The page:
The week when Mick Jagger found the true cost of fame: Catherine Bennett at The Guardian muses on the papers' treatment of the L'Wren Scott suicide story, calls some of the coverage shameful (while repeating some of this) but says that it shouldn't be used as anrgument for curbs against the press.

London Live: The 24-hour entertainment TV channel for London, backed by The Evening Standard, goes live on March 31st, but its website is already active.

Checking out the NSB: This blog visits the British Library's vast Newspaper Storage Building at Boston Spa, and muses on robots, metadata, and what digital means.

As news reporters get measured by clicks, there are lessons to be learned from unlikely sources: Interesting piece from Poynter on page-view metrics and how the numbers can't determine what's journalistically important.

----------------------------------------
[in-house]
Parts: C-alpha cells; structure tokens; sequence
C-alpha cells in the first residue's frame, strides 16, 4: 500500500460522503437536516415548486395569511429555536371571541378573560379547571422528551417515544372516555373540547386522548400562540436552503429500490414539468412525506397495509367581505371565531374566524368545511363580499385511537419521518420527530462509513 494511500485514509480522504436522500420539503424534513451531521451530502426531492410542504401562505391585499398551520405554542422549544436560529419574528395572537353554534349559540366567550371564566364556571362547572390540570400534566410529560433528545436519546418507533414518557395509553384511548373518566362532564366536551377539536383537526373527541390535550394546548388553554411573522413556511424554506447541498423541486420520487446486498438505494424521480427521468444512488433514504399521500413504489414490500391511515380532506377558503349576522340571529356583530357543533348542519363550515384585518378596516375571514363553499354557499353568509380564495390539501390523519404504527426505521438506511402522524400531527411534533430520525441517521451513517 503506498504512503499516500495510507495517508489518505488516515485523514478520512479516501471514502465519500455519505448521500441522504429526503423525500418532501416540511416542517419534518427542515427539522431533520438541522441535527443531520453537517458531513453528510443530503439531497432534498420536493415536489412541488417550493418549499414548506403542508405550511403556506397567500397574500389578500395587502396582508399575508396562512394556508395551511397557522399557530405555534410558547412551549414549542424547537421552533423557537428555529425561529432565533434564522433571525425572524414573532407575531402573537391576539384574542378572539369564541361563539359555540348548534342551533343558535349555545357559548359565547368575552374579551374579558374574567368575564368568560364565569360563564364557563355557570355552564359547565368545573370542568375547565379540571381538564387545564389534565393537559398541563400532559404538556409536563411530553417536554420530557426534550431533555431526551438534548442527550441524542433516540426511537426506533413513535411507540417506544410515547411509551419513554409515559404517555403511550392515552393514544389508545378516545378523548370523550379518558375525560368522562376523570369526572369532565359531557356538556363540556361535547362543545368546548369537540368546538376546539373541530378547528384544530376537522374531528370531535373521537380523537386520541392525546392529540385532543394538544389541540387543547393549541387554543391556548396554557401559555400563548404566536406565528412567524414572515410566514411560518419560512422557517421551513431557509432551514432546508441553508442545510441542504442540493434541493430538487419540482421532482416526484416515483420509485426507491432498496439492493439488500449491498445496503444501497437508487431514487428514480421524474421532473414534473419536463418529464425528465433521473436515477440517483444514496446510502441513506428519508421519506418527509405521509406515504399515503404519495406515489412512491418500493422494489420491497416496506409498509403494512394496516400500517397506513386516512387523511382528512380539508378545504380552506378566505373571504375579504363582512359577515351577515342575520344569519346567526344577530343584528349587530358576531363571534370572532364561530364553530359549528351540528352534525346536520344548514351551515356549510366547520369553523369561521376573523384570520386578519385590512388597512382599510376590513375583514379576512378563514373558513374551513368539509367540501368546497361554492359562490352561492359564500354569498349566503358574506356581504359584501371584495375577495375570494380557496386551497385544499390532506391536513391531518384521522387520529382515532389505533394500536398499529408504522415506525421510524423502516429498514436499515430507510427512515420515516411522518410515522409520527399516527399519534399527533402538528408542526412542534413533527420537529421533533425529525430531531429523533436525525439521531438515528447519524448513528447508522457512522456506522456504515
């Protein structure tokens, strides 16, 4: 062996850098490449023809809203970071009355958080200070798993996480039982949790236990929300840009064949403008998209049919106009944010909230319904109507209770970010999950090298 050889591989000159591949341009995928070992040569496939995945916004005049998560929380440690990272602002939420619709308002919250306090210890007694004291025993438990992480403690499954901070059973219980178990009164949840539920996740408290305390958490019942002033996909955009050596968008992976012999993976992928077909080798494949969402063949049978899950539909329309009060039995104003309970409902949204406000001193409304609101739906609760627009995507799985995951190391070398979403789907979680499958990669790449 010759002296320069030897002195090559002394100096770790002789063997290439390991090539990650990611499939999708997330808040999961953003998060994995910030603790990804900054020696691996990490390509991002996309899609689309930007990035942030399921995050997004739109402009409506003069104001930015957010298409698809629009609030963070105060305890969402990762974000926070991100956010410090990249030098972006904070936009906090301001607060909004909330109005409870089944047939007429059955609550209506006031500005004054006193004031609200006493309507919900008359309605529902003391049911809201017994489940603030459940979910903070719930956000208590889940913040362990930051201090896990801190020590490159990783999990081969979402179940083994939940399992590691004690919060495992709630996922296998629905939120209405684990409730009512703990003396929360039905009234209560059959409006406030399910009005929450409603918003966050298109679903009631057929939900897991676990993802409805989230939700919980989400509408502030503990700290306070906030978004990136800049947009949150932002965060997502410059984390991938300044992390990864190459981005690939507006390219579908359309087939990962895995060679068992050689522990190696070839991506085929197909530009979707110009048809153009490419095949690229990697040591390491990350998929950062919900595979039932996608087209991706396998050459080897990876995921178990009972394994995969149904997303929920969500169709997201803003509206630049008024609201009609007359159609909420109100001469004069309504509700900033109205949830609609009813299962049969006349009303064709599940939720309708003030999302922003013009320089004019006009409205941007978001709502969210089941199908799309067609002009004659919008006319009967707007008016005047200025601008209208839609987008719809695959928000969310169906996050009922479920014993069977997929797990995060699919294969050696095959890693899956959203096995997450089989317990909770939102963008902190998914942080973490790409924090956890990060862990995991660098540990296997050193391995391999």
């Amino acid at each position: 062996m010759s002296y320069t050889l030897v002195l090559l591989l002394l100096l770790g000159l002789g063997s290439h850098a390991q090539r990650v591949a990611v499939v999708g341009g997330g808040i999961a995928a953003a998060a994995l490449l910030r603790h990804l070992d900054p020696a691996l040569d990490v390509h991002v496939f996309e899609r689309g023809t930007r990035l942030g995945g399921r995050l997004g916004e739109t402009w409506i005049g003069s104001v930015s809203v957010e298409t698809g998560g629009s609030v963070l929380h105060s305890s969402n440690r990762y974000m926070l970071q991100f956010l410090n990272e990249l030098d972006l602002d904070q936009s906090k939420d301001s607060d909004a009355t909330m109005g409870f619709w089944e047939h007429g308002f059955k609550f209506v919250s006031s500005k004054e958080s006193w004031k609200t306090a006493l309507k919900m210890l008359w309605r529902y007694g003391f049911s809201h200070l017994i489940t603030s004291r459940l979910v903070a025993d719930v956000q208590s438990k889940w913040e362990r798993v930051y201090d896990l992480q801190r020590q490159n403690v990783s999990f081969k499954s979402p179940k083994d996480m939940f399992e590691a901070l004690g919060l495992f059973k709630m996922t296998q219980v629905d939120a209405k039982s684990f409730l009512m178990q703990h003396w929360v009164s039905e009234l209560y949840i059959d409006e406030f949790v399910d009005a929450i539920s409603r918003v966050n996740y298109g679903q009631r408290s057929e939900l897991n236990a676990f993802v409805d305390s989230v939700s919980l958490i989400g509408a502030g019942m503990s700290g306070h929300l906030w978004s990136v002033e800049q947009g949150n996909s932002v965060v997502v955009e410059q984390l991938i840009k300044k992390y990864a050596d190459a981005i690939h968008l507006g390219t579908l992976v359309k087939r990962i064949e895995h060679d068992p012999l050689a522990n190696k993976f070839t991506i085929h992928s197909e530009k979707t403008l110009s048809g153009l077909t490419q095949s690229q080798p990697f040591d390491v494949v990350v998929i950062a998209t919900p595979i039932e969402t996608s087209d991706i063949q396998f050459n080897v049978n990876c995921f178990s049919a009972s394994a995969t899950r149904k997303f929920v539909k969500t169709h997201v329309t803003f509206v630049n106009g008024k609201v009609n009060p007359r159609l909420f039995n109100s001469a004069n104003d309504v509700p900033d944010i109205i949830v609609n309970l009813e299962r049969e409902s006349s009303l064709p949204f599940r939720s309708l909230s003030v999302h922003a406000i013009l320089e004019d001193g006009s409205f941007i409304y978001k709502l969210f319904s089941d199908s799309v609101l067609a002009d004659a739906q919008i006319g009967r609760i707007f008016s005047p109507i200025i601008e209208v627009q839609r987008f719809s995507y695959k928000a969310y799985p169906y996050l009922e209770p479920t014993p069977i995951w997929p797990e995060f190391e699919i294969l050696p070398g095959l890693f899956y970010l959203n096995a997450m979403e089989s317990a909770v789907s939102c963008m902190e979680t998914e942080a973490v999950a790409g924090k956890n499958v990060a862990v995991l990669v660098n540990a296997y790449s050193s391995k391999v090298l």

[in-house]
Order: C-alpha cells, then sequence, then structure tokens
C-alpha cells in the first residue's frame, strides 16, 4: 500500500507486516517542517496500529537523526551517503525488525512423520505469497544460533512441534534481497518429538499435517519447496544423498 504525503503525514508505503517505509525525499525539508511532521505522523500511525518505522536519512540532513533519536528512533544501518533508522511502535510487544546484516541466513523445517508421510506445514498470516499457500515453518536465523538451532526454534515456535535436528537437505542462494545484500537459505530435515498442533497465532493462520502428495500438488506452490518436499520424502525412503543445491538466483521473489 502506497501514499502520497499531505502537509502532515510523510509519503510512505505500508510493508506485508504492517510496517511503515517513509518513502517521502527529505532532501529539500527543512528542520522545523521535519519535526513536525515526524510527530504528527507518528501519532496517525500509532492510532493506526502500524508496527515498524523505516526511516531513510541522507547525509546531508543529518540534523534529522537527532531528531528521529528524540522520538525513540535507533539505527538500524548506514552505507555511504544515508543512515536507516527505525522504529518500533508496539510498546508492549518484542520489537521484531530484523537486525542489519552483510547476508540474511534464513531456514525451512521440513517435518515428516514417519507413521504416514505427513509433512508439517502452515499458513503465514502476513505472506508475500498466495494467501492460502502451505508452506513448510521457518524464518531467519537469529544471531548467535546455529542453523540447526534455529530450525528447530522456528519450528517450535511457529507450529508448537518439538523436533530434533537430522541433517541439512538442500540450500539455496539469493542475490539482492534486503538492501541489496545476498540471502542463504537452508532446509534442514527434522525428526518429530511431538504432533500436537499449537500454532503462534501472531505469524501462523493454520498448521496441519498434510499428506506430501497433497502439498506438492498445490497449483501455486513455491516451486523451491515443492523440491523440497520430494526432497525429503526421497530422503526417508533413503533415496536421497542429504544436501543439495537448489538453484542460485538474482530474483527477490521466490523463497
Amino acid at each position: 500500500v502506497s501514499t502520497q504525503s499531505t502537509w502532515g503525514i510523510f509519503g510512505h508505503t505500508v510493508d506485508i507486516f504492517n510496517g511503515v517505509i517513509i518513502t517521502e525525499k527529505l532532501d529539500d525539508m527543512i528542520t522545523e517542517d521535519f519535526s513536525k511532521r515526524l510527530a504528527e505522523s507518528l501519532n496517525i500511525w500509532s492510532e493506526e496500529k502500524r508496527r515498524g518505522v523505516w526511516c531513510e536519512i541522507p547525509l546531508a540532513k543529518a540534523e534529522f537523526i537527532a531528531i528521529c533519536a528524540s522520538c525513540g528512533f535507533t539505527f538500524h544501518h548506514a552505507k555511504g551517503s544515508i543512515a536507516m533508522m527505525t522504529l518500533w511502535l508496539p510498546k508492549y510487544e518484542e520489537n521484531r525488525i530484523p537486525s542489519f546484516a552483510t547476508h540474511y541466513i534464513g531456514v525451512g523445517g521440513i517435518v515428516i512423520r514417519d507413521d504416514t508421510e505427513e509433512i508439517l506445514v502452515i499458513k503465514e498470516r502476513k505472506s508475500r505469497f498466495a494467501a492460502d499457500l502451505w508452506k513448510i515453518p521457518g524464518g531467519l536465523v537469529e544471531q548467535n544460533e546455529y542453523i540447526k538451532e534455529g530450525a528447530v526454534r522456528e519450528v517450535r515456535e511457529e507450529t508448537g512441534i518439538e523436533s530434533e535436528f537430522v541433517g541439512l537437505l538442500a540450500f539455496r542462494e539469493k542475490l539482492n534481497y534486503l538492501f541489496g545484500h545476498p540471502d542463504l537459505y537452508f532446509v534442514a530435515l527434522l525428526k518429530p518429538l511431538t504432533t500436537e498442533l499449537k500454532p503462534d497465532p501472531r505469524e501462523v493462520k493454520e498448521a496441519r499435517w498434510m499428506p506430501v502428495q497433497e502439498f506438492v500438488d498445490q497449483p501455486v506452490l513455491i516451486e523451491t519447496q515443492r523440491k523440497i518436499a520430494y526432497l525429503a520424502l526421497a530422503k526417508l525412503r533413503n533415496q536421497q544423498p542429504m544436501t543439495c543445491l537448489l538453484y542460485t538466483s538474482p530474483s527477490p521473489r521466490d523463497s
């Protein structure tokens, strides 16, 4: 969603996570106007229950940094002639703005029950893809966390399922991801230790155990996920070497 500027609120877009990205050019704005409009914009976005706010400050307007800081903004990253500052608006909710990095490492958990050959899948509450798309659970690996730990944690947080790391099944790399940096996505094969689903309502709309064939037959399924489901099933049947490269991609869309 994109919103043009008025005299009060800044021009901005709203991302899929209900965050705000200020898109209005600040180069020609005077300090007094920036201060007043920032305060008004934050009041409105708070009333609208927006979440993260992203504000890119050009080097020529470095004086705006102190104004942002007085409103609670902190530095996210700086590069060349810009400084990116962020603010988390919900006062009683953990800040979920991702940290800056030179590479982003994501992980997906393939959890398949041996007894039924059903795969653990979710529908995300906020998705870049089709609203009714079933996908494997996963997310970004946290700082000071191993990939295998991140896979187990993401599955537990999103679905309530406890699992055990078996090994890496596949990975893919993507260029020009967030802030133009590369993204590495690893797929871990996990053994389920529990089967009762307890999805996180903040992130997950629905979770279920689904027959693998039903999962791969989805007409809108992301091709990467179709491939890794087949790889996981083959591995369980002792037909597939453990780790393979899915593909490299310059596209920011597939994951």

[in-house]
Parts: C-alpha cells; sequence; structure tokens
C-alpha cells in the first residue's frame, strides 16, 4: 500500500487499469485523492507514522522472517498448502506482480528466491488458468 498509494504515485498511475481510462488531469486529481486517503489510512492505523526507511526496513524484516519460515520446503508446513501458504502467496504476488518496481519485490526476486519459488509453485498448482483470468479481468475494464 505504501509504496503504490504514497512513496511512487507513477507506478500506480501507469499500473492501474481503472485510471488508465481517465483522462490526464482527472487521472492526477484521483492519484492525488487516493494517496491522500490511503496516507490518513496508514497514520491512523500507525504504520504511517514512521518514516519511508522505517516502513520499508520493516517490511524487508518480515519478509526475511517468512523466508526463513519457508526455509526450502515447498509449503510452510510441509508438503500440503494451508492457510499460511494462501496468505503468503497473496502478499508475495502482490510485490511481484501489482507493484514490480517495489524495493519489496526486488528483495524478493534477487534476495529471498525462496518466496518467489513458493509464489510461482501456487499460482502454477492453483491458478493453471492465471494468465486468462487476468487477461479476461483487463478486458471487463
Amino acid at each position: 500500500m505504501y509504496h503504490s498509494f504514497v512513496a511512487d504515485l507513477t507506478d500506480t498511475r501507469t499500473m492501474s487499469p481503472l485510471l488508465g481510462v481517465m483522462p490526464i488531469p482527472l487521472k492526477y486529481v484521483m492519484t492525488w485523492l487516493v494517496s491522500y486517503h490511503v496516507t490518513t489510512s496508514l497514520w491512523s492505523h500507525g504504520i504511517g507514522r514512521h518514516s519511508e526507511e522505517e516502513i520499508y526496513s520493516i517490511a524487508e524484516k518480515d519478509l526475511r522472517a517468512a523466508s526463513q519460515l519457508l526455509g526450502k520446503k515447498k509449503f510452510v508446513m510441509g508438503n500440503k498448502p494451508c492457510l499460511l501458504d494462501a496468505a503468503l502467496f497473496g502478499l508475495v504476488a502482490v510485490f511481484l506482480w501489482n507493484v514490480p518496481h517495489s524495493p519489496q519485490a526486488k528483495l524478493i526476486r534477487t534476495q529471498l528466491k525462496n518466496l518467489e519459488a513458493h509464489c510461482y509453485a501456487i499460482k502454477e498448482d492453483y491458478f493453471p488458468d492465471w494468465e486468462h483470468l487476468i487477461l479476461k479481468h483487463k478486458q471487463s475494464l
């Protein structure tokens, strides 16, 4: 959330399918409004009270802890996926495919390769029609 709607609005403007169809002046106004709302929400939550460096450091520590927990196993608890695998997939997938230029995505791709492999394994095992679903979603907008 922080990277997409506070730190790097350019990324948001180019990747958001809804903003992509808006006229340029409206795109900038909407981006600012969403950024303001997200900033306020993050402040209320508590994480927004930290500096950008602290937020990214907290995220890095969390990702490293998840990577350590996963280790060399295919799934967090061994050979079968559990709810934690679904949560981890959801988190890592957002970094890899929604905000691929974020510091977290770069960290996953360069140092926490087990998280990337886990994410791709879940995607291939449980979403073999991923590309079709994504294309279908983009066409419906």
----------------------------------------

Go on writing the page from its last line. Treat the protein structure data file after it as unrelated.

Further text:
Trinity Mirror North East unveils plan for digital-first newsroom: The Newcastle and Teesside publisher's  new editorial structure, called Newsroom 3.1, will put digital first, print second, evidence of how newspapers are finding their audiences being drawn ever more to their websites. The Drum reports.

Twitter - hot damn!: Not everyone in the news world gets Twitter as yet. Jon Slattery tells them in detail why they should. "Not being on Twitter leaves print journalists as out of touch as the judge who asked: ‘Who are the Beatles?'".

Can Twitter hashtags work in print?: Talking of which, the Media Blog muses interestingly on how newspapers are introducing hashtags into print stories, and whether this has much of an impact at all.

14 March 2014

St Pancras Intelligencer no. 9